class Editor {  
  constructor(public name: string,public isTypeScriptCompatible : Boolean) {}
  details() {
    console.log('Editor: ' +  this.name + ', 
                 TypeScript installed: ' + 
                 this.isTypeScriptCompatible);
  }
}
class VisualStudioCode extends Editor{
public OSType: string
constructor(name: string,isTypeScriptCompatible : Boolean,
OSType: string) {
super(name,isTypeScriptCompatible);
this.OSType = OSType;
}
}

let VS = new VisualStudioCode('VSCode', true, 'all');
VS.details();

This is the same code example we used in the TypeScript features section of this chapter. Save this file as app.ts (you can give it any name you want, as long as the extension of the file is *.ts). In the command line / Terminal window, navigate to the path where you have saved this file and run the following command:

tsc app.ts

This command will build the code and the transpile it into JavaScript. The JavaScript file is also saved in the same location where we had TypeScript. If there is any build issue, tsc will show these messages on the command line only.

As you can imagine, running the tsc command manually for medium- to large-scale projects is not a productive approach. Hence, we prefer to use an editor that has TypeScript integrated.

The following table shows the most commonly used TypeScript compiler configurations. We will be discussing these in detail in upcoming chapters:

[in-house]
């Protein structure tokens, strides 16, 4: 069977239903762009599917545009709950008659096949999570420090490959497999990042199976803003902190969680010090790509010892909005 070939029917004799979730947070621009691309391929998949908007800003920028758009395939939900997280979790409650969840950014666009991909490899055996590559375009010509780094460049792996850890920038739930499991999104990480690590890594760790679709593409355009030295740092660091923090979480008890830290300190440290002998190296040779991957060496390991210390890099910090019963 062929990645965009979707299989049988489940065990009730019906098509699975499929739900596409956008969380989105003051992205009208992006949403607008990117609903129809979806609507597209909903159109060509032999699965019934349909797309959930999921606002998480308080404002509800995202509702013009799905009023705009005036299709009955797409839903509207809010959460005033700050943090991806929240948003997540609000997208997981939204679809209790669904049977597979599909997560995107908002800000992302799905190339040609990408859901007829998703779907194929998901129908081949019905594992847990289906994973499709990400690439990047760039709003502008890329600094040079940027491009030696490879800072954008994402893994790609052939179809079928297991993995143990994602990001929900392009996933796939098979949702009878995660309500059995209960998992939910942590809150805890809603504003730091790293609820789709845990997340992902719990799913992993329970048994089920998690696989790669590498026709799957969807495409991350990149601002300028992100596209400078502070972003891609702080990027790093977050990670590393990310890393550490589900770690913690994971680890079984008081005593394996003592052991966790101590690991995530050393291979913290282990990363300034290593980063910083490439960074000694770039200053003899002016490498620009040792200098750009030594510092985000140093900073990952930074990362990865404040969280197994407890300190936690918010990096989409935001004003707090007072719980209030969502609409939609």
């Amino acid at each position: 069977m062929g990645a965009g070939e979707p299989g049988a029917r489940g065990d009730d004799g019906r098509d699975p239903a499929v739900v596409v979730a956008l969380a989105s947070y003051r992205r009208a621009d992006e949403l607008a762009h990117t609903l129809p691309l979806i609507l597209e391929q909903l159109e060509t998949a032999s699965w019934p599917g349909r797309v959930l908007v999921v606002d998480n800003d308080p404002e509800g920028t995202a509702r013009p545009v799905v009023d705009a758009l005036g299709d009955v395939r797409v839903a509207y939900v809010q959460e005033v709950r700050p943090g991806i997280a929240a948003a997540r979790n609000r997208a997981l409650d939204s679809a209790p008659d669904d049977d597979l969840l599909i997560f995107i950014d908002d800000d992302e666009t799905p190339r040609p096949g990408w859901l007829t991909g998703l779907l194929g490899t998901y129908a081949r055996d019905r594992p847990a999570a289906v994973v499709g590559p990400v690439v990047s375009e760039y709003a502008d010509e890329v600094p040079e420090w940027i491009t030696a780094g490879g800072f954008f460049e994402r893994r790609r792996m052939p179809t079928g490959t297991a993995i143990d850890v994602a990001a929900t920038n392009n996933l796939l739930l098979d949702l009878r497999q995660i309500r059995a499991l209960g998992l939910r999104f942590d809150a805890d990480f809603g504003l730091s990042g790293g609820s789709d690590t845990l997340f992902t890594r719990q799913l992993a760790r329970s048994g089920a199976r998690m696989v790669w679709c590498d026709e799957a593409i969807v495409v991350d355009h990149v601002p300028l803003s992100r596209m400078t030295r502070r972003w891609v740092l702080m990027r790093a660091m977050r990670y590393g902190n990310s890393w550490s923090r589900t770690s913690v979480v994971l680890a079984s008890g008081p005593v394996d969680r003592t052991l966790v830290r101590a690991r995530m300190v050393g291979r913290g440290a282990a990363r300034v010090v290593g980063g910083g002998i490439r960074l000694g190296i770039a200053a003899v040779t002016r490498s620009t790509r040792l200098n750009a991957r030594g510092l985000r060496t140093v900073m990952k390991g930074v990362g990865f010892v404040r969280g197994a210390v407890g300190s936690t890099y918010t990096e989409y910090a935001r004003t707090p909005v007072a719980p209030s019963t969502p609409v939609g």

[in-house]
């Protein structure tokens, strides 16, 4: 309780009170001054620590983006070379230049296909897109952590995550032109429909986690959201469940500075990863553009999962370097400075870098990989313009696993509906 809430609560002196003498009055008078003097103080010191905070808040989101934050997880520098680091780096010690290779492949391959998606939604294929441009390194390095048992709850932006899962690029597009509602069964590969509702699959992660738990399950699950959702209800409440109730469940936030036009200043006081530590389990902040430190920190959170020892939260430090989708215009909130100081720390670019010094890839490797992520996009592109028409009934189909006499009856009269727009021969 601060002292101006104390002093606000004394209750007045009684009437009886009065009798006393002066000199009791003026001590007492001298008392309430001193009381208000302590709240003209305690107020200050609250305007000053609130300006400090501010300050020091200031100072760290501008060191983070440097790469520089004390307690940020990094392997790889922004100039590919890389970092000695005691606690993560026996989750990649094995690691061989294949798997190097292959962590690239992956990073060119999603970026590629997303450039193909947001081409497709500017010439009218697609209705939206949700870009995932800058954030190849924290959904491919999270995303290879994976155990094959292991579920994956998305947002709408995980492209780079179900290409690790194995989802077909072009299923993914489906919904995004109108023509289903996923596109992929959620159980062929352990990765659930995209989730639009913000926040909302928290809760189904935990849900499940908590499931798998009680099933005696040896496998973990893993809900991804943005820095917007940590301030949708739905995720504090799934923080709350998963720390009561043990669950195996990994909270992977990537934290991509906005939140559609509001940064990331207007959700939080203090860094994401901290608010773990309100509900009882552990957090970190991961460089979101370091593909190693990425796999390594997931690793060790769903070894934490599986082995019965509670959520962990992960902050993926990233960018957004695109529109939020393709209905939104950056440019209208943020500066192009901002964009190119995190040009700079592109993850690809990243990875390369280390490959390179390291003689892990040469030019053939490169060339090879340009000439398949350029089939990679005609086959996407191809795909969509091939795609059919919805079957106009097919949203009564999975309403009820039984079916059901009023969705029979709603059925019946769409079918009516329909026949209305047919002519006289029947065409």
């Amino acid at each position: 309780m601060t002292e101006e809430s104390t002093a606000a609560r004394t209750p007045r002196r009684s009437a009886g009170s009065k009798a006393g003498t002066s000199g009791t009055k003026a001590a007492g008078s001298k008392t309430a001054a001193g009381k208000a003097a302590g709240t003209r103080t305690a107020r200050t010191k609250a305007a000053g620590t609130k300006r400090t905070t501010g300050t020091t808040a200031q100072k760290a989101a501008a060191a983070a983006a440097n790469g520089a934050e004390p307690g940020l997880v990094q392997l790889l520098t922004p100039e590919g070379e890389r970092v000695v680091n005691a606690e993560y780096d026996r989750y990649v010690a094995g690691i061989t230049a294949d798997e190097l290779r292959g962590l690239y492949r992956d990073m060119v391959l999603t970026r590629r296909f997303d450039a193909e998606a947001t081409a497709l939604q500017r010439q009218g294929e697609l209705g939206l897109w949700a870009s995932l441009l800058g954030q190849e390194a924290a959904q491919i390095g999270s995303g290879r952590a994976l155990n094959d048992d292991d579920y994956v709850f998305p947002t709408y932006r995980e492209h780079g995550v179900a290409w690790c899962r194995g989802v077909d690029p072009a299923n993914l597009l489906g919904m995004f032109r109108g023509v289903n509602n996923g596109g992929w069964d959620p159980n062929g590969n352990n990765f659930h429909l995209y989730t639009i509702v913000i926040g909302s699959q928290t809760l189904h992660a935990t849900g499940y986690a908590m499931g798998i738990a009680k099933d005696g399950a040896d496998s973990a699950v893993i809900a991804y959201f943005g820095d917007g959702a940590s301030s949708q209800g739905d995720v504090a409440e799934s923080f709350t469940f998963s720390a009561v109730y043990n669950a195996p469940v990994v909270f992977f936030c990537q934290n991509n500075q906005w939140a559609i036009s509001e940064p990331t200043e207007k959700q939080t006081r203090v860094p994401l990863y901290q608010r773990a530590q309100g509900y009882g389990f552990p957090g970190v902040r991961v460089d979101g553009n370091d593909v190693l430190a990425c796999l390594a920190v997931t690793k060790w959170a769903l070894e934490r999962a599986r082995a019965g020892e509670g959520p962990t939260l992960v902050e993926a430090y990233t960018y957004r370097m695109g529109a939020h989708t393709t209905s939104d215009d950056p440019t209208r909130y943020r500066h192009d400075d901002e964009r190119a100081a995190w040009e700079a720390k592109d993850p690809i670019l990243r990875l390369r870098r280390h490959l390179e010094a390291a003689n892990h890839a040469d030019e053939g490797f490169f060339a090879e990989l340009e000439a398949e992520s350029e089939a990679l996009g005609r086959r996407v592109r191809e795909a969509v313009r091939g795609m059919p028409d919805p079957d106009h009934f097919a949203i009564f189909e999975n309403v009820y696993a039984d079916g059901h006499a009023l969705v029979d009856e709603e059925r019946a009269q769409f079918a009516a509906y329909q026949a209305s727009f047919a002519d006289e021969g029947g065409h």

Compiler option Type Description
allowUnusedLabels boolean By default, this flag is false. This option tells the compiler to flag unused labels.
alwaysStrict boolean By default, this flag is false. When turned on, this will cause the compiler to compile in strict mode and emit use strict in the source file.
module string Specify module code generation: None, CommonJS, AMD, System, UMD, ES6, or ES2015.
moduleResolution string Determines how the module is resolved.
noImplicitAny boolean This property allows an error to be raised if there is any code which implies data type as any. This flag is recommended to be turned off if you are migrating a JavaScript project to TypeScript in an incremental manner.
noImplicitReturn boolean Default value is false; raises an error if not all code paths return a value.
noUnusedLocals boolean Reports an error if there are any unused locals in the code.
noUnusedParameter boolean Reports an error if there are any unused parameters in the code.
outDir string Redirects output structure to the directory.
outFile string Concatenates and emits output to a single file. The order of concatenation is determined by the list of files passed to the compiler on the command line along with triple-slash references and imports. See the output file order documentation for more details.
removeComments boolean Remove all comments except copyright header comments beginning with /*!.
sourcemap boolean Generates corresponding .map file.
Target string Specifies ECMAScript target version: ES3(default), ES5, ES6/ES2015, ES2016, ES2017, or ESNext.
Watch Runs the compiler in watch mode. Watches input files and triggers recompilation on changes.

We saw it is quite easy to set up and configure TypeScript, and we are now ready to get started with our first application!

To learn more about writing and compiling your first TypeScript application, make sure you check out the book TypeScript 2.x By Example.

Read Next

Introduction to TypeScript

Introducing Object Oriented Programmng with TypeScript

Elm and TypeScript – Static typing on the Frontend